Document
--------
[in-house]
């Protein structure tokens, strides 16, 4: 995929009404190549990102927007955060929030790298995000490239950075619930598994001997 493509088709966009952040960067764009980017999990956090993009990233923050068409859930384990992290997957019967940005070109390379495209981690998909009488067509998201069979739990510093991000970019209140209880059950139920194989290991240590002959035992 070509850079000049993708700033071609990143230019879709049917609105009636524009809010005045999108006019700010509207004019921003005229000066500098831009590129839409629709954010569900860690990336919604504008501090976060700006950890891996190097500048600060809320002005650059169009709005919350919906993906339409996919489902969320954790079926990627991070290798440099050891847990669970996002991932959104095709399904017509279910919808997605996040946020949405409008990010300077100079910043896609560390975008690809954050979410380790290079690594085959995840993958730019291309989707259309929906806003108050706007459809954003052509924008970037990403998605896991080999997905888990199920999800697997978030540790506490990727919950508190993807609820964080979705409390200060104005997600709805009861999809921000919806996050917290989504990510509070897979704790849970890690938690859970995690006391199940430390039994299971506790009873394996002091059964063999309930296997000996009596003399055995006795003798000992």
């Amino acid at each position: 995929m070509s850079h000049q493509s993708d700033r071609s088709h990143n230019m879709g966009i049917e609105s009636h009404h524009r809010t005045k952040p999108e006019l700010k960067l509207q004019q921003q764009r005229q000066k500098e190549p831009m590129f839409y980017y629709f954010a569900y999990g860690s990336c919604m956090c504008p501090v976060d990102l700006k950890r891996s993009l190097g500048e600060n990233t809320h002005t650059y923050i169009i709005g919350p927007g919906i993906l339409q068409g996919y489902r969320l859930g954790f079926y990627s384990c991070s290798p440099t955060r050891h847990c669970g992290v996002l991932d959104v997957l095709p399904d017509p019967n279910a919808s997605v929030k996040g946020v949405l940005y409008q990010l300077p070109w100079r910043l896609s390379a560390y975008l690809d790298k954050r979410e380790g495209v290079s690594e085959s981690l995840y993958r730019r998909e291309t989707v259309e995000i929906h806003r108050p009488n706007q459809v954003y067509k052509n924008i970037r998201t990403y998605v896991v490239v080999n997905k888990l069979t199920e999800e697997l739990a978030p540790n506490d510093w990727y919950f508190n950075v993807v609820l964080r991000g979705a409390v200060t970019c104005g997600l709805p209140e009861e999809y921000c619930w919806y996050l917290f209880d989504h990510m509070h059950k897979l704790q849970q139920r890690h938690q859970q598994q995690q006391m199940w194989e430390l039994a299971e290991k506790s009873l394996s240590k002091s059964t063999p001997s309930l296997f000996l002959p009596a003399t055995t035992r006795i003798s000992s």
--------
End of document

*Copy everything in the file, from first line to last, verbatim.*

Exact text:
[in-house]
């Protein structure tokens, strides 16, 4: 995929009404190549990102927007955060929030790298995000490239950075619930598994001997 493509088709966009952040960067764009980017999990956090993009990233923050068409859930384990992290997957019967940005070109390379495209981690998909009488067509998201069979739990510093991000970019209140209880059950139920194989290991240590002959035992 070509850079000049993708700033071609990143230019879709049917609105009636524009809010005045999108006019700010509207004019921003005229000066500098831009590129839409629709954010569900860690990336919604504008501090976060700006950890891996190097500048600060809320002005650059169009709005919350919906993906339409996919489902969320954790079926990627991070290798440099050891847990669970996002991932959104095709399904017509279910919808997605996040946020949405409008990010300077100079910043896609560390975008690809954050979410380790290079690594085959995840993958730019291309989707259309929906806003108050706007459809954003052509924008970037990403998605896991080999997905888990199920999800697997978030540790506490990727919950508190993807609820964080979705409390200060104005997600709805009861999809921000919806996050917290989504990510509070897979704790849970890690938690859970995690006391199940430390039994299971506790009873394996002091059964063999309930296997000996009596003399055995006795003798000992």
């Amino acid at each position: 995929m070509s850079h000049q493509s993708d700033r071609s088709h990143n230019m879709g966009i049917e609105s009636h009404h524009r809010t005045k952040p999108e006019l700010k960067l509207q004019q921003q764009r005229q000066k500098e190549p831009m590129f839409y980017y629709f954010a569900y999990g860690s990336c919604m956090c504008p501090v976060d990102l700006k950890r891996s993009l190097g500048e600060n990233t809320h002005t650059y923050i169009i709005g919350p927007g919906i993906l339409q068409g996919y489902r969320l859930g954790f079926y990627s384990c991070s290798p440099t955060r050891h847990c669970g992290v996002l991932d959104v997957l095709p399904d017509p019967n279910a919808s997605v929030k996040g946020v949405l940005y409008q990010l300077p070109w100079r910043l896609s390379a560390y975008l690809d790298k954050r979410e380790g495209v290079s690594e085959s981690l995840y993958r730019r998909e291309t989707v259309e995000i929906h806003r108050p009488n706007q459809v954003y067509k052509n924008i970037r998201t990403y998605v896991v490239v080999n997905k888990l069979t199920e999800e697997l739990a978030p540790n506490d510093w990727y919950f508190n950075v993807v609820l964080r991000g979705a409390v200060t970019c104005g997600l709805p209140e009861e999809y921000c619930w919806y996050l917290f209880d989504h990510m509070h059950k897979l704790q849970q139920r890690h938690q859970q598994q995690q006391m199940w194989e430390l039994a299971e290991k506790s009873l394996s240590k002091s059964t063999p001997s309930l296997f000996l002959p009596a003399t055995t035992r006795i003798s000992s």